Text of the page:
Corita Kent was literally a pioneer. The woman who shook up the Catholic church and the art world with bold graphics and controversial views was born in Fort Dodge, Iowa in 1918. She was destined to break numerous stereotypes through her attitude, her bold craftsmanship as a printer and her agenda for affordable art for the masses

Corita Kent (1918–1986) was an artist, educator, and advocate for social justice. Corita showed an early proclivity for art and her father encouraged her to develop it. At age 18 she entered the religious order Immaculate Heart of Mary, eventually teaching in and then heading up the art department at Immaculate Heart College.

As a young artist, Corita was influenced by medieval art she was studying and she was also very interested in the contemporary art of her time. Her early work shows some abstract expressionist influence and then she was certainly influenced by the Pop art movement that developed in Los Angeles in the early 1960s -a decade when Corita’s art became increasingly political, urging viewers to consider poverty, racism, and injustice. In 1968 she left the order and moved to Boston.

“Corita began serigraphy or silkscreen printing as she was finishing her graduate degree” notes Corita Kent’s official site.  “She thought it would be a good method to teach to her students, many of whom were pre-service teachers. Serigraphy appealed to Corita for another important reason, she wanted her art to be affordable and widely available and serigraphy allows for the production of multiple works.”

Corita created almost 800 serigraph editions, thousands of watercolors, and innumerable public and private commissions throughout her life. A contemporary of Andy Warhol and Ed Ruscha, her vibrant screen printed banners and posters drew on pop and modern consumer cultures and became increasingly political throughout the decade.

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Her bright, bold work confronted issues of poverty, racism, and war with an aesthetic more aligned with protest movements of the time than traditional religious imagery. Frequently appearing on the streets surrounding the Immaculate Heart College in Los Angeles, where she taught, Kent’s imagery aimed to capture the public imagination in order to influence social change. Her work evolved from figurative and religious to incorporating advertising images and slogans, popular song lyrics, biblical verses, and literature.

“For over three decades, Corita, as she is commonly referred to, experimented in printmaking, producing a prodigious and groundbreaking body of work that combines faith, activism, and teaching with messages of acceptance and hope. Her vibrant, Pop-inspired prints from the 1960s pose philosophical questions about racism, war, poverty, and religion and remain iconic symbols of that period in American history” writes the introductory text to Corita Kent’s “Someday is Now” exhibition that was held four years ago at The Andy Warhol Museum in an attempt to reveal “the impassioned energy of this artist, educator, and activist”.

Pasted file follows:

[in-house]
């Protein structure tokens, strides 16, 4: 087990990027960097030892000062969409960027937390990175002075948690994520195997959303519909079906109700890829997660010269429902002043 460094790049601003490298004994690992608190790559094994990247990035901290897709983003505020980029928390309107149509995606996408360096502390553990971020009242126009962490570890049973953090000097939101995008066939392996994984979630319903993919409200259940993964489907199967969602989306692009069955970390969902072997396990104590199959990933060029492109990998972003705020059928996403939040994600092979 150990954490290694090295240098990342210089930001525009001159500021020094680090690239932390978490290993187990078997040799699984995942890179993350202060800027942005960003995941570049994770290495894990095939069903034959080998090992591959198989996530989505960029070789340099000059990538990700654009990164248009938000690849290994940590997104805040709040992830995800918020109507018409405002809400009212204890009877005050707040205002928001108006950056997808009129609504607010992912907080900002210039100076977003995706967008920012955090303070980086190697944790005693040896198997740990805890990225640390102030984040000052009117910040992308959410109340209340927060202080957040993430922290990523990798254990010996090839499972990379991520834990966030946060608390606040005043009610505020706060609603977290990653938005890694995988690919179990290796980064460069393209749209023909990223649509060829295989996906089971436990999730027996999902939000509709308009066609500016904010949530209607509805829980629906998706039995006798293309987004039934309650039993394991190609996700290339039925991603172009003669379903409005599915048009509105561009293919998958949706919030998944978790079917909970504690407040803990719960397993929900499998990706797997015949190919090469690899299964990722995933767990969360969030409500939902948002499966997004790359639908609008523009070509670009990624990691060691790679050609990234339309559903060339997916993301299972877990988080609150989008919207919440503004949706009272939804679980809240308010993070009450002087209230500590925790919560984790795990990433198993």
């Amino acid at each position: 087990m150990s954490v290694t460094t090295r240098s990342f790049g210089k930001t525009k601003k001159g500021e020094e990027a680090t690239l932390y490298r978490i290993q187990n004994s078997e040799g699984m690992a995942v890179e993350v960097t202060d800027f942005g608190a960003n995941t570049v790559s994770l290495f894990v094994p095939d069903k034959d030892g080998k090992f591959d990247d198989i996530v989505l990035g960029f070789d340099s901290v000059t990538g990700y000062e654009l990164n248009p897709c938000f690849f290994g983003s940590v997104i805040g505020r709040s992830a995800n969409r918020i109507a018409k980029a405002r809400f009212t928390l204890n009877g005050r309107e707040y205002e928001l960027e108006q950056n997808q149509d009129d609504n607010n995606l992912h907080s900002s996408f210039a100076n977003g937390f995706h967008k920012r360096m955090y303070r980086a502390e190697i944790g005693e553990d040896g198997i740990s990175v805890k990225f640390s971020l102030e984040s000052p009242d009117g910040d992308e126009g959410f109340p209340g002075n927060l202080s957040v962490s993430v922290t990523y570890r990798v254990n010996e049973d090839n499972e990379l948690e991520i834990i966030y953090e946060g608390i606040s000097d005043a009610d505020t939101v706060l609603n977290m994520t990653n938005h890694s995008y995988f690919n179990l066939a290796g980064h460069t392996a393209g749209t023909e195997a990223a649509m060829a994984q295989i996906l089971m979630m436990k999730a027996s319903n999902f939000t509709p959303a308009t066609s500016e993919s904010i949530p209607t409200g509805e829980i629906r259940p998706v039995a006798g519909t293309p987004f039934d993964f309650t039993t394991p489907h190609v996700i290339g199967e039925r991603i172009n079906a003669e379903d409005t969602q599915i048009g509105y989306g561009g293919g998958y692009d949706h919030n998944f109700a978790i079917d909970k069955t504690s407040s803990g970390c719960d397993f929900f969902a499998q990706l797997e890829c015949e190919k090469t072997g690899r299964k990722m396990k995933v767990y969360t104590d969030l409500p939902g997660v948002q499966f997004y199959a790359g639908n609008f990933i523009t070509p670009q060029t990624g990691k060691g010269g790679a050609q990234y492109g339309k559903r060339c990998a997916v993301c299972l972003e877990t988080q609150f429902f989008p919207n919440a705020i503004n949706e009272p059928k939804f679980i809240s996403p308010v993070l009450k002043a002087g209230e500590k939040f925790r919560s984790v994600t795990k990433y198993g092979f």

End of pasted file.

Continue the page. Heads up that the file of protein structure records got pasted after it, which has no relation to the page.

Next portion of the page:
“A Sister of the Immaculate Heart of Mary, Corita taught at the Art Department at Immaculate Heart College from 1947 through 1968. At IHC, Corita developed her own version of Pop art, mixing bright, bold imagery with provocative texts pulled from a range of secular and religious sources, including street signs, scripture, poetry, philosophy, advertising, and pop song lyrics. She used printmaking as a populist medium to communicate with the world, and her avant-garde designs appeared widely as billboards, book jackets, illustrations, and posters. By the mid-1960s Corita and IHC’s art department had become legendary, frequently bringing such guests as John Cage, Charles and Ray Eames, Buckminster Fuller, Saul Bass, and Alfred Hitchcock. Dubbed the ‘joyous revolutionary’ by artist Ben Shahn, Corita lectured extensively, appeared on television and radio talk shows across the country, and on the cover of Newsweek in 1967.”

“As a teacher, Corita inspired her students to discover new ways of experiencing the world. She asked them to see with fresh eyes through the use of a ‘finder,’ an empty 35mm slide mount that students looked through to frame arresting compositions and images. Seeking out revelation in the everyday, students explored grocery stores, car dealerships, and the streets of Hollywood. As Corita’s friend, theologian Harvey Cox, noted, “Like a priest, a shaman, a magician, she could pass her hands over the commonest of the everyday, the superficial, the oh-so-ordinary, and make it a vehicle of the luminous, the only, and the hope filled.”

After 1970, her work evolved into a sparser, introspective style, influenced by living in a new environment, a secular life, and her battles with cancer. She remained active in social causes until her death in 1986.

“Like a priest, a shaman, a magician, she could pass her hands over the commonest of the everyday, the superficial, the oh-so-ordinary, and make it a vehicle of the luminous, the only, and the hope filled.”​

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All images via Corita Kent’s site.

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